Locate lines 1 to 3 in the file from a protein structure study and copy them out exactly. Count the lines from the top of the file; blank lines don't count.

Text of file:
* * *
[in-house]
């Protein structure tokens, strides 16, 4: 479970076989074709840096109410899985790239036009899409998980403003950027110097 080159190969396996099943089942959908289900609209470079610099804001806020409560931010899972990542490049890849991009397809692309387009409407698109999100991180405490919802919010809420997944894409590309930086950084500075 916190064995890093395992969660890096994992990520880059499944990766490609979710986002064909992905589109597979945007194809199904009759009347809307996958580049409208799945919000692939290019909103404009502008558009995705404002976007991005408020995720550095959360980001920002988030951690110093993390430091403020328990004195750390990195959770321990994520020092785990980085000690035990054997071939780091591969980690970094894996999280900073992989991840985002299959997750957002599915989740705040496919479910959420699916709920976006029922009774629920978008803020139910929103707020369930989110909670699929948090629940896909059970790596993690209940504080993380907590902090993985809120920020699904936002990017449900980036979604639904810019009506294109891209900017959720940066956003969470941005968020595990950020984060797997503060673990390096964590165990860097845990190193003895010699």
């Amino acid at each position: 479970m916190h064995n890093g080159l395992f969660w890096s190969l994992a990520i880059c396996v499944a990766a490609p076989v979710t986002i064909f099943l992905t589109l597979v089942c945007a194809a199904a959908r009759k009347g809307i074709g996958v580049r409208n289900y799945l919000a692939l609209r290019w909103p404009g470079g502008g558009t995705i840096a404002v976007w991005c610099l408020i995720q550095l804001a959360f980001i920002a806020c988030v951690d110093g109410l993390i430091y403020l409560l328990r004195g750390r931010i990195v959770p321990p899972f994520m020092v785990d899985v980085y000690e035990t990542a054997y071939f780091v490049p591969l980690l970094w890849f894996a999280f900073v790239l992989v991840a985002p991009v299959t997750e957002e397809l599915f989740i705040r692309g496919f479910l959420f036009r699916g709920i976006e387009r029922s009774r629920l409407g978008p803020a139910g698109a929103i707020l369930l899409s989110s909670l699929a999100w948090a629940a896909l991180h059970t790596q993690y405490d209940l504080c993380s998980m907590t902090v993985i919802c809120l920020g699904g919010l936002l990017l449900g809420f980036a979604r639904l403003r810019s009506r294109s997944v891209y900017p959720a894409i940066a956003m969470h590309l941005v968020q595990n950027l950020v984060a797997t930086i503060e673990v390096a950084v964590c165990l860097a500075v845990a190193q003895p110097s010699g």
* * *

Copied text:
[in-house]
């Protein structure tokens, strides 16, 4: 479970076989074709840096109410899985790239036009899409998980403003950027110097 080159190969396996099943089942959908289900609209470079610099804001806020409560931010899972990542490049890849991009397809692309387009409407698109999100991180405490919802919010809420997944894409590309930086950084500075 916190064995890093395992969660890096994992990520880059499944990766490609979710986002064909992905589109597979945007194809199904009759009347809307996958580049409208799945919000692939290019909103404009502008558009995705404002976007991005408020995720550095959360980001920002988030951690110093993390430091403020328990004195750390990195959770321990994520020092785990980085000690035990054997071939780091591969980690970094894996999280900073992989991840985002299959997750957002599915989740705040496919479910959420699916709920976006029922009774629920978008803020139910929103707020369930989110909670699929948090629940896909059970790596993690209940504080993380907590902090993985809120920020699904936002990017449900980036979604639904810019009506294109891209900017959720940066956003969470941005968020595990950020984060797997503060673990390096964590165990860097845990190193003895010699």
């Amino acid at each position: 479970m916190h064995n890093g080159l395992f969660w890096s190969l994992a990520i880059c396996v499944a990766a490609p076989v979710t986002i064909f099943l992905t589109l597979v089942c945007a194809a199904a959908r009759k009347g809307i074709g996958v580049r409208n289900y799945l919000a692939l609209r290019w909103p404009g470079g502008g558009t995705i840096a404002v976007w991005c610099l408020i995720q550095l804001a959360f980001i920002a806020c988030v951690d110093g109410l993390i430091y403020l409560l328990r004195g750390r931010i990195v959770p321990p899972f994520m020092v785990d899985v980085y000690e035990t990542a054997y071939f780091v490049p591969l980690l970094w890849f894996a999280f900073v790239l992989v991840a985002p991009v299959t997750e957002e397809l599915f989740i705040r692309g496919f479910l959420f036009r699916g709920i976006e387009r029922s009774r629920l409407g978008p803020a139910g698109a929103i707020l369930l899409s989110s909670l699929a999100w948090a629940a896909l991180h059970t790596q993690y405490d209940l504080c993380s998980m907590t902090v993985i919802c809120l920020g699904g919010l936002l990017l449900g809420f980036a979604r639904l403003r810019s009506r294109s997944v891209y900017p959720a894409i940066a956003m969470h590309l941005v968020q595990n950027l950020v984060a797997t930086i503060e673990v390096a950084v964590c165990l860097a500075v845990a190193q003895p110097s010699g």